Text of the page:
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Thursday, 1 July 1920

Mr PROWSE (Swan) .- I regret that I am unable to support the motion, but I congratulate the honorable member for Melbourne (Dr. Maloney), because I know that it is out of the generosity of his heart that he has submitted it. The honorable member referred to the Christian spirit that was necessary to permit of the carrying of such a proposition, but I do not know that we should be giving effect to a Christian spirit by carrying the motion in its entirety. We have New Testament warrant for the saying, " If any will mot work, neither let him eat."

Mr Gabb - I call attention to the state of the House. [Quorum formed.]

Mr PROWSE - For the last twenty years I have not ceased to sit on philanthropic boards in the State in which I have resided. I was, in Western Australia, a member of the Children's Protection Society from its inception, and have given more to philanthropic purposes - to the helping of the helpless - than to any other object in life. As a member of the Children's Protection Society, I found that over 75 per cent, of the cases of want brought under our notice were the result of drink. I find, too, that some men, by their manner of life, are simply living up to the old-age pensions and Old Men's Homes stage. I once said to a worthy workman in my employ upon his return, after a three" weeks' bout, " My friend, flesh and blood will not stand this. What is the end to be?" His reply was, "Oh, well, you know, Mr. Prowse, there is the oldage pension and also the Old Men's Depot." If we could so regulate matters in this Commonwealth as to save men from themselves it would be well. Where there were real cases of necessity my heart would go out to help them without question, but when we find such stumbling blocks in the way of men - when we see them so lose their own self-respect that they would fall back on a measure of this kind, what are we to do? We are dealing, not with the slums of London, but with Australia, where every able-bodied man should be able to earn his bread and clothes. This motion would apply to all such persons. That being so, while my sympathy goes out to the women and children, it seems to me that the motion would need to be vitally amended before I could conscientiously vote for it.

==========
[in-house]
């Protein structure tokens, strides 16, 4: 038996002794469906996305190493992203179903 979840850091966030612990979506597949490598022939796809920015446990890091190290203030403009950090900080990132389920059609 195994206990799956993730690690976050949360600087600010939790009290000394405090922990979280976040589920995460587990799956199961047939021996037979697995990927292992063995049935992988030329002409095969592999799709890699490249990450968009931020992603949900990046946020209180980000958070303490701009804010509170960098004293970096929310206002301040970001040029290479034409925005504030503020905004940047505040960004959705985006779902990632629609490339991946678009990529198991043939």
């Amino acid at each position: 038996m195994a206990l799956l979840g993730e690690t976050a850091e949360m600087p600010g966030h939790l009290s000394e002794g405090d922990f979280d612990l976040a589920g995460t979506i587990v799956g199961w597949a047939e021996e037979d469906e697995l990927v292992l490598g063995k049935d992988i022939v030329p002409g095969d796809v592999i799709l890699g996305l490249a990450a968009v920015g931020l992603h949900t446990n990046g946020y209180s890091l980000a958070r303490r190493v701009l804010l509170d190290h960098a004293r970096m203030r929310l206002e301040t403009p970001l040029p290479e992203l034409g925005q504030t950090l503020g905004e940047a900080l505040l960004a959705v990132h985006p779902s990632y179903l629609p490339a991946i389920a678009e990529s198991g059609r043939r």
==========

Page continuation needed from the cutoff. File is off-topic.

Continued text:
As I understand that the time has almost arrived when the debate must be adjourned, I ask leave to continue my remarks on a future date.

Leave granted; debate adjourned.

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